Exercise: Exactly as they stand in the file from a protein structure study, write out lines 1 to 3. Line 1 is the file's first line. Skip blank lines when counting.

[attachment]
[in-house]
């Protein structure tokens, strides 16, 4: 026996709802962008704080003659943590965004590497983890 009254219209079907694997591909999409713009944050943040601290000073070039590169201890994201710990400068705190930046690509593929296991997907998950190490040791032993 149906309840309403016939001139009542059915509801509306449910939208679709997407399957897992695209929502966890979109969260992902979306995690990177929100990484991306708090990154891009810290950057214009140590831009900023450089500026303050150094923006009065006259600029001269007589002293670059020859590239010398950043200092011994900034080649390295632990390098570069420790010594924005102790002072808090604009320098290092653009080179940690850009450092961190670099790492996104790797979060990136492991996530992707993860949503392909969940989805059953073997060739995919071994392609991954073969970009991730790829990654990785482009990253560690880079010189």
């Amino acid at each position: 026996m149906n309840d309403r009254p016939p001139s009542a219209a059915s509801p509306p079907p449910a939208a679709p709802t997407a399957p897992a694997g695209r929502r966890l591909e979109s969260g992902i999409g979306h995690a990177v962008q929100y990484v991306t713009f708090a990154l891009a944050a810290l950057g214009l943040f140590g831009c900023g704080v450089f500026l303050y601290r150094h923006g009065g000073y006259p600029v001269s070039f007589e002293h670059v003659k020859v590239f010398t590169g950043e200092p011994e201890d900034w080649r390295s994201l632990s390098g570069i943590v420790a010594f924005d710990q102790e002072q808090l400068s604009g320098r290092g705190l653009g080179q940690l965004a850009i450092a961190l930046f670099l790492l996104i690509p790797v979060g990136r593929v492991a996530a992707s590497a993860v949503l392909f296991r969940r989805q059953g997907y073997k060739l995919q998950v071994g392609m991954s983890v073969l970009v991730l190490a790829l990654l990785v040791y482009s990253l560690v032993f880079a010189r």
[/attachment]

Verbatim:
[in-house]
């Protein structure tokens, strides 16, 4: 026996709802962008704080003659943590965004590497983890 009254219209079907694997591909999409713009944050943040601290000073070039590169201890994201710990400068705190930046690509593929296991997907998950190490040791032993 149906309840309403016939001139009542059915509801509306449910939208679709997407399957897992695209929502966890979109969260992902979306995690990177929100990484991306708090990154891009810290950057214009140590831009900023450089500026303050150094923006009065006259600029001269007589002293670059020859590239010398950043200092011994900034080649390295632990390098570069420790010594924005102790002072808090604009320098290092653009080179940690850009450092961190670099790492996104790797979060990136492991996530992707993860949503392909969940989805059953073997060739995919071994392609991954073969970009991730790829990654990785482009990253560690880079010189």
């Amino acid at each position: 026996m149906n309840d309403r009254p016939p001139s009542a219209a059915s509801p509306p079907p449910a939208a679709p709802t997407a399957p897992a694997g695209r929502r966890l591909e979109s969260g992902i999409g979306h995690a990177v962008q929100y990484v991306t713009f708090a990154l891009a944050a810290l950057g214009l943040f140590g831009c900023g704080v450089f500026l303050y601290r150094h923006g009065g000073y006259p600029v001269s070039f007589e002293h670059v003659k020859v590239f010398t590169g950043e200092p011994e201890d900034w080649r390295s994201l632990s390098g570069i943590v420790a010594f924005d710990q102790e002072q808090l400068s604009g320098r290092g705190l653009g080179q940690l965004a850009i450092a961190l930046f670099l790492l996104i690509p790797v979060g990136r593929v492991a996530a992707s590497a993860v949503l392909f296991r969940r989805q059953g997907y073997k060739l995919q998950v071994g392609m991954s983890v073969l970009v991730l190490a790829l990654l990785v040791y482009s990253l560690v032993f880079a010189r």